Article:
3.  Tap into your customers’ emotions

Once you learn more about your customer’s lifestyle, both at work and outside the workplace, you can begin connecting your sales and marketing messages to their emotions.

Decision-makers make purchasing decisions based on logic, but their jobs and lives are a roller coaster of emotions. If they make the wrong purchase for the company, they may lose money, have their decision-making skills come into question, or lose respect from their boss and peers. It may even cost them a future promotion!

Loss, insecurity, and fear of failure are a few of the emotions you can add to your messaging to make it less bland and to let your prospect know you understand what they’re going through.

Here’s some data to look at:

  • Analyze the keywords your customers use across channels and in customer service tickets, to see which emotions they may be feeling and tailor your messages to match. 
  • Hold surveys to ask for feedback about how they feel throughout their customer journey.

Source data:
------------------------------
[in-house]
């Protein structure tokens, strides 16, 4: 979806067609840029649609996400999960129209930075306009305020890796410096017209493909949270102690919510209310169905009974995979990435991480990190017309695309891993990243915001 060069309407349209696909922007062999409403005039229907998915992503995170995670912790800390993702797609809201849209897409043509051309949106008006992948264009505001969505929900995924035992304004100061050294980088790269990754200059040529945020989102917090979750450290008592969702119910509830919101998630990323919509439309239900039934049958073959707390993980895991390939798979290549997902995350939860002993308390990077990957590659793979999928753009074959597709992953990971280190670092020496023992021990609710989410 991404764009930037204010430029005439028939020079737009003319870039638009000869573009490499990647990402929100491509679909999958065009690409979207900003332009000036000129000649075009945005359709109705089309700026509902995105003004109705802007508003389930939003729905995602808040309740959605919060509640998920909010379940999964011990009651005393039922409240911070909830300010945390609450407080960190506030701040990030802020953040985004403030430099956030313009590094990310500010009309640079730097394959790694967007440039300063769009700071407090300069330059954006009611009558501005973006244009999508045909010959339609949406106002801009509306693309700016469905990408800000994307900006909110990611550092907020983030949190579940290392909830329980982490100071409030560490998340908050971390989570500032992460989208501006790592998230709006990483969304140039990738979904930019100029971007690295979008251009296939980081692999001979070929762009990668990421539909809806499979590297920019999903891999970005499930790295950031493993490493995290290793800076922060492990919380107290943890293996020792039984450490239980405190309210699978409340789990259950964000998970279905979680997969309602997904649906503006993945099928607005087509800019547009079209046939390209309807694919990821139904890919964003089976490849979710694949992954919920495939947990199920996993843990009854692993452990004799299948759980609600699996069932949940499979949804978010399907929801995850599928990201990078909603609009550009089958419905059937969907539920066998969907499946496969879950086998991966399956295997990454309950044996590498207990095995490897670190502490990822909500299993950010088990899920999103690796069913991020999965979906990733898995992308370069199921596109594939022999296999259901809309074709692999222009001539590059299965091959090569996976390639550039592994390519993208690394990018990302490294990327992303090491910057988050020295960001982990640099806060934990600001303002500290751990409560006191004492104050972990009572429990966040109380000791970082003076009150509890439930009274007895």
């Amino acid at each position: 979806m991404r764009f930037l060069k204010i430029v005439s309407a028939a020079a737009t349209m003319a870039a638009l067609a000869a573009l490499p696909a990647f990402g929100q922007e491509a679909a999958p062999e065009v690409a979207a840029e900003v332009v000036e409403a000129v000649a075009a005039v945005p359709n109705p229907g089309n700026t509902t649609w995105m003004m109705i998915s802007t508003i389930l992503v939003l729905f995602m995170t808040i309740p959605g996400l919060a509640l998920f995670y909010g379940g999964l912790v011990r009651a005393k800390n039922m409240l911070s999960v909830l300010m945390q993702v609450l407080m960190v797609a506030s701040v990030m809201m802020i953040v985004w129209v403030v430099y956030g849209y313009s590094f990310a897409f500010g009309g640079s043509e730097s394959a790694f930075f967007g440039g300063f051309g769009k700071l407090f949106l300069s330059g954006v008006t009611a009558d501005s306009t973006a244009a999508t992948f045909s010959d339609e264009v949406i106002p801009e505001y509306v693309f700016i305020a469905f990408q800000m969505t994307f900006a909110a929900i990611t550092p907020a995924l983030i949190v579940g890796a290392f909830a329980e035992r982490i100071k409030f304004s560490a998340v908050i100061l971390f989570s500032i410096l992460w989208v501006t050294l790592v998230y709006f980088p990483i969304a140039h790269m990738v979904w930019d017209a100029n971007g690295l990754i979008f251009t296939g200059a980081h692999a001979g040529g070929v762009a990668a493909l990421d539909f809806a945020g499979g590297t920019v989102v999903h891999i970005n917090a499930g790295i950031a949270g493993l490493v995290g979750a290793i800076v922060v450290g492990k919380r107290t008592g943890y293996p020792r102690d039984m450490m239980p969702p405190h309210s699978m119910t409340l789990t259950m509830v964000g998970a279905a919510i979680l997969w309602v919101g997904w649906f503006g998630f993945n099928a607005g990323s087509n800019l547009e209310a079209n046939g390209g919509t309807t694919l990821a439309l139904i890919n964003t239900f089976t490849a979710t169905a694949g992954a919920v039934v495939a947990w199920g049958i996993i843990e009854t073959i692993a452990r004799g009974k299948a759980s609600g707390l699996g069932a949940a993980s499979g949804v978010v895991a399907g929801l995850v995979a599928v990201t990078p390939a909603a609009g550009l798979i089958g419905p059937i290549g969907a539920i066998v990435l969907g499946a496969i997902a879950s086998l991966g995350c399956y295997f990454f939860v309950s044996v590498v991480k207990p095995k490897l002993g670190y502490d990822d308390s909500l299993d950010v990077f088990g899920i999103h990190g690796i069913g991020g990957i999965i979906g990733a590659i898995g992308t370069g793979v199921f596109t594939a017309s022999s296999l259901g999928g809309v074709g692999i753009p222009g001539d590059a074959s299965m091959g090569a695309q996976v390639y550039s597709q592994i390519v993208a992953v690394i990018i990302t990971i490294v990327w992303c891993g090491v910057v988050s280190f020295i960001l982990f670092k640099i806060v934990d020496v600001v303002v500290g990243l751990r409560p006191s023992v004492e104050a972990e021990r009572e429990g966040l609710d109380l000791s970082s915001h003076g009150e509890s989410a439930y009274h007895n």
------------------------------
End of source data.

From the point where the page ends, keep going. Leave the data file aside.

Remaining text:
4. Aggressively sell to your top customers

B2C companies advertise aggressively to their customers. In the past, B2B companies have done the same, however, most of your revenue is probably coming from a small pool of customers. You should focus your marketing and sales spend by implementing an account-based marketing  program. By aggressively selling to your top 10%, you’ll earn more money from the most profitable customers.

The data to look out for:

  • Find your high-value customers by looking at customer lifetime value to see who has brought in the most money over their entire period with your company.
  • Look at customers who have brought the most money over the last calendar year.
  • Enrich your CRM with Lusha API and update your customer and account profiles with firmographics to find customers who match your ICP perfectly and will potentially be profitable.

5. Make your customer journey more collaborative